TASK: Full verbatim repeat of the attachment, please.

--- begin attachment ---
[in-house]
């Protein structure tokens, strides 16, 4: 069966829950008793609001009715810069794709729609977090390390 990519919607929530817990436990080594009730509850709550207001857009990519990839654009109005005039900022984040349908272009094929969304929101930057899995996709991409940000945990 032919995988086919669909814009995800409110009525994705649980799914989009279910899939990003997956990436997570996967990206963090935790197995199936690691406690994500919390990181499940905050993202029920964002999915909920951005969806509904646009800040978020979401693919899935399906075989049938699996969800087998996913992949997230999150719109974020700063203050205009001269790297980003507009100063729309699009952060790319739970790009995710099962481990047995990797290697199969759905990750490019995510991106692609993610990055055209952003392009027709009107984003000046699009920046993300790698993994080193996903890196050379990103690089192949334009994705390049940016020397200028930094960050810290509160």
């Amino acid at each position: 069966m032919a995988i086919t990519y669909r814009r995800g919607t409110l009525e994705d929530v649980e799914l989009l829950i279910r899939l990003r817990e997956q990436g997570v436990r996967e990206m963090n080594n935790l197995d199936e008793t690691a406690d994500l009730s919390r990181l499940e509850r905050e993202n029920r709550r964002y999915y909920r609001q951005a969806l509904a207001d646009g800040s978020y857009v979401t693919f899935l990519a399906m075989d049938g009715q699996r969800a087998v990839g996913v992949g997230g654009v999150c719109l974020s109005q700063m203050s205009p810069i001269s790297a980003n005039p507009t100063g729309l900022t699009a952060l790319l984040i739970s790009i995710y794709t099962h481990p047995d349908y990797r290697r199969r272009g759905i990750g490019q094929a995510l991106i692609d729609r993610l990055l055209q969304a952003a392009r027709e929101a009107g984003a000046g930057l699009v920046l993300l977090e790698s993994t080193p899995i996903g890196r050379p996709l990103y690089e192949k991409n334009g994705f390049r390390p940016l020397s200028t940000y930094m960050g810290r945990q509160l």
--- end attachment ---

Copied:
[in-house]
């Protein structure tokens, strides 16, 4: 069966829950008793609001009715810069794709729609977090390390 990519919607929530817990436990080594009730509850709550207001857009990519990839654009109005005039900022984040349908272009094929969304929101930057899995996709991409940000945990 032919995988086919669909814009995800409110009525994705649980799914989009279910899939990003997956990436997570996967990206963090935790197995199936690691406690994500919390990181499940905050993202029920964002999915909920951005969806509904646009800040978020979401693919899935399906075989049938699996969800087998996913992949997230999150719109974020700063203050205009001269790297980003507009100063729309699009952060790319739970790009995710099962481990047995990797290697199969759905990750490019995510991106692609993610990055055209952003392009027709009107984003000046699009920046993300790698993994080193996903890196050379990103690089192949334009994705390049940016020397200028930094960050810290509160």
């Amino acid at each position: 069966m032919a995988i086919t990519y669909r814009r995800g919607t409110l009525e994705d929530v649980e799914l989009l829950i279910r899939l990003r817990e997956q990436g997570v436990r996967e990206m963090n080594n935790l197995d199936e008793t690691a406690d994500l009730s919390r990181l499940e509850r905050e993202n029920r709550r964002y999915y909920r609001q951005a969806l509904a207001d646009g800040s978020y857009v979401t693919f899935l990519a399906m075989d049938g009715q699996r969800a087998v990839g996913v992949g997230g654009v999150c719109l974020s109005q700063m203050s205009p810069i001269s790297a980003n005039p507009t100063g729309l900022t699009a952060l790319l984040i739970s790009i995710y794709t099962h481990p047995d349908y990797r290697r199969r272009g759905i990750g490019q094929a995510l991106i692609d729609r993610l990055l055209q969304a952003a392009r027709e929101a009107g984003a000046g930057l699009v920046l993300l977090e790698s993994t080193p899995i996903g890196r050379p996709l990103y690089e192949k991409n334009g994705f390049r390390p940016l020397s200028t940000y930094m960050g810290r945990q509160l």